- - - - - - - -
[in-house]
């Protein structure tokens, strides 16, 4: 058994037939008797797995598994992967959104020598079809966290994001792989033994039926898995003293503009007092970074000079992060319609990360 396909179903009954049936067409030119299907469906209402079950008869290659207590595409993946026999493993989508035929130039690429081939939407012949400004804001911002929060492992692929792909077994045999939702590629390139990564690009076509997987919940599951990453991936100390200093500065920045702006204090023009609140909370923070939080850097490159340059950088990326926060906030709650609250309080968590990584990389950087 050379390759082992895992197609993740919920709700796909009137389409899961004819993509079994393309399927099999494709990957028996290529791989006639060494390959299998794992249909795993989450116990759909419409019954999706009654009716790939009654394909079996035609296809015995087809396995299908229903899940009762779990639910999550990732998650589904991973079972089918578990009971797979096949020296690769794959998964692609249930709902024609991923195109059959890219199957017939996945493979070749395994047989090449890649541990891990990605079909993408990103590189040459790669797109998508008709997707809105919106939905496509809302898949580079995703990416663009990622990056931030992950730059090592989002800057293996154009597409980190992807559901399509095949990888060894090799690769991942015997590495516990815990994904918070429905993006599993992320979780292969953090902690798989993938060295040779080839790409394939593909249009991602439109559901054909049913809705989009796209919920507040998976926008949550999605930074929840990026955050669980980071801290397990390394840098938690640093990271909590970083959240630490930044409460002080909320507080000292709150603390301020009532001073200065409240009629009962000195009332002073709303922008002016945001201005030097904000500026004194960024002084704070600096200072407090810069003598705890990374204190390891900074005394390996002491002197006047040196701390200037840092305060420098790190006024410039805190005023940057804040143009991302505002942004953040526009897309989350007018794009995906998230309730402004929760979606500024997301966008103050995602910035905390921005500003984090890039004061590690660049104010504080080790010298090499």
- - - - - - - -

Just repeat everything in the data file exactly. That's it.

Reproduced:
[in-house]
């Protein structure tokens, strides 16, 4: 058994037939008797797995598994992967959104020598079809966290994001792989033994039926898995003293503009007092970074000079992060319609990360 396909179903009954049936067409030119299907469906209402079950008869290659207590595409993946026999493993989508035929130039690429081939939407012949400004804001911002929060492992692929792909077994045999939702590629390139990564690009076509997987919940599951990453991936100390200093500065920045702006204090023009609140909370923070939080850097490159340059950088990326926060906030709650609250309080968590990584990389950087 050379390759082992895992197609993740919920709700796909009137389409899961004819993509079994393309399927099999494709990957028996290529791989006639060494390959299998794992249909795993989450116990759909419409019954999706009654009716790939009654394909079996035609296809015995087809396995299908229903899940009762779990639910999550990732998650589904991973079972089918578990009971797979096949020296690769794959998964692609249930709902024609991923195109059959890219199957017939996945493979070749395994047989090449890649541990891990990605079909993408990103590189040459790669797109998508008709997707809105919106939905496509809302898949580079995703990416663009990622990056931030992950730059090592989002800057293996154009597409980190992807559901399509095949990888060894090799690769991942015997590495516990815990994904918070429905993006599993992320979780292969953090902690798989993938060295040779080839790409394939593909249009991602439109559901054909049913809705989009796209919920507040998976926008949550999605930074929840990026955050669980980071801290397990390394840098938690640093990271909590970083959240630490930044409460002080909320507080000292709150603390301020009532001073200065409240009629009962000195009332002073709303922008002016945001201005030097904000500026004194960024002084704070600096200072407090810069003598705890990374204190390891900074005394390996002491002197006047040196701390200037840092305060420098790190006024410039805190005023940057804040143009991302505002942004953040526009897309989350007018794009995906998230309730402004929760979606500024997301966008103050995602910035905390921005500003984090890039004061590690660049104010504080080790010298090499």